Code quality and code security aren’t the same, but they’re closely related. And in the current cyberthreat environment, developers should care about both.
Many developers draw a distinction between code quality and code security. Traditionally, embedded development and QA teams focused on quality, as software defects in embedded devices can cause life-threatening consequences. By contrast, security was most often a concern with web and commercial applications that handle sensitive customer data.
However, because customers now rely heavily on interconnected web and embedded applications, all development teams should be addressing both code quality and code security.
Every developer cares about software quality to an extent. Those who can’t write reliable code that consistently produces the intended results will struggle to stay employed. But that doesn’t mean every developer should approach quality in the same way.
Software quality is not optional for embedded developers who write code that will drive cars and operate machinery. Web and commercial application developers have always needed to write stable code, but minor bugs used to be less consequential.
However, as organizations increasingly rely on web applications to automate business processes and process large datasets, the repercussions of production outages or malfunctioning software have become more severe. Web application developers are under increasing pressure to deliver clean software that produces intended outcomes for the customers that depend on their products.
Does this mean that web application and embedded developers should treat code quality the same way? Probably not. Regardless, web application developers cannot ignore the business risks of delivering unreliable software.
Web applications provide a portal through network firewalls, allowing attackers to access sensitive information by exploiting software vulnerabilities. For this reason, most web application developers use application security testing technologies to test their code for common security weaknesses.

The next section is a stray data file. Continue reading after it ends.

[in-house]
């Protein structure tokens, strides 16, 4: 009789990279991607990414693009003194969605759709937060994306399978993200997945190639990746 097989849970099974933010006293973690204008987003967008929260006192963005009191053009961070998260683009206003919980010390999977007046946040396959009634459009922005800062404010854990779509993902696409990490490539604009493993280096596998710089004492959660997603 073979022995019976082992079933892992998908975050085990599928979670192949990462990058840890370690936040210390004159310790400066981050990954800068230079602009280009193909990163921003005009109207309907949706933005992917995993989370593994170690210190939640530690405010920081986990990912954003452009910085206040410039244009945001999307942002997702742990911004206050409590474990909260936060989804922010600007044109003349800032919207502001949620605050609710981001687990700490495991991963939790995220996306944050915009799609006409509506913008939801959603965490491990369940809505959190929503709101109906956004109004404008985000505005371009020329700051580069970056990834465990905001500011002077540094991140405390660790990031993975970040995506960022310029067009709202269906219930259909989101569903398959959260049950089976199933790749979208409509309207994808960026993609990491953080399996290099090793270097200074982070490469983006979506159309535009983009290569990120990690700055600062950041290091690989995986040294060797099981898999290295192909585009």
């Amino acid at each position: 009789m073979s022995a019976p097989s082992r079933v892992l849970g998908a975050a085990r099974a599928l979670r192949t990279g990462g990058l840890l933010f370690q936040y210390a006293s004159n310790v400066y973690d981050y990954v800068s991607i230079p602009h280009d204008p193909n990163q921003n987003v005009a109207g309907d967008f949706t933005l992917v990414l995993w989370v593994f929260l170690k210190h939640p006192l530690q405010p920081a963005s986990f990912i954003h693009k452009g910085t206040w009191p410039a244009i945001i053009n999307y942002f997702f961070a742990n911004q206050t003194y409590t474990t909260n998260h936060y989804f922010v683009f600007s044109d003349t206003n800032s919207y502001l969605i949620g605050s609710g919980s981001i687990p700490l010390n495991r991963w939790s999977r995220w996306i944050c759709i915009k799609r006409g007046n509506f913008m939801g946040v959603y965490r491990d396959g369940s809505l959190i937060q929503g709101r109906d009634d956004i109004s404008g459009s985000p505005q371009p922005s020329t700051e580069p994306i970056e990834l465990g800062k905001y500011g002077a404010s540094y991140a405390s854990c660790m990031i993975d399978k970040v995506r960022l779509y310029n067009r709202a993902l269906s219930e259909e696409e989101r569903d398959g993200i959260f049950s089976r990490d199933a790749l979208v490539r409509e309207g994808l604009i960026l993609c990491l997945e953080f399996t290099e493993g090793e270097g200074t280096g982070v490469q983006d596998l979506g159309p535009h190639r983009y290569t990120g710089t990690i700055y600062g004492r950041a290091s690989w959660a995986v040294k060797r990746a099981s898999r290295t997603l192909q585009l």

Traditionally, the embedded market wasn’t as concerned with software security. Instead, embedded developers focused more on quality defects that could cause reliability or functionality issues. This focus has changed with the growth of the Internet of Things (IoT). Now that most embedded devices are connected to the internet, they are also connected to malicious actors. Embedded developers must understand and respond to the potential security implications of building software in connected devices.
Those who don’t think the security threats to embedded devices are real should look to 2015 when two security researchers hacked into a moving Jeep—leading Chrysler to recall 1.4 million vehicles.
Again, this doesn’t mean web application and embedded developers should treat software vulnerabilities the same way. Different kinds of software pose different risks. However, this does mean every developer should be checking their code for security issues.
Every developer should be concerned with software quality and software security to some degree. Embedded developers need to ensure that their code is reliable and that hackers can’t access devices through the internet. Web and commercial application developers should focus on securing customers’ sensitive data and removing any bugs that could cause production outages or other failures.
Code quality and security are similar in that both types of issues can be identified with static analysis. By looking at dataflow paths through an application, static analysis tools can identify where an application mishandles data or code produces unintended outcomes.
Coverity’s code quality and code security checkers help developers produce clean, secure, and reliable code by carefully examining potential execution paths that could lead to software defects. With a single analysis engine, developers find defects that could impact reliability and functionality, in addition to exploitable security weaknesses that could expose sensitive information.
As a Product Marketing/Business Rotational Program Associate at Synopsys, Charlie will rotate through the sales, marketing, sales operations, and finance departments four months at a time. He joined Black Duck Software in July, before Black Duck Software was acquired by Synopsys. During his time in sales and marketing, Charlie has researched and learned about the importance of open source risk management—especially pertaining to container security and secure DevOps practices. While in marketing, Charlie has been helping with the launch of OpsSight, a product designed for IT Operations and Infrastructure teams hoping to automate security practices in the production environment. He holds a B.A. in Political Economy from Bates College.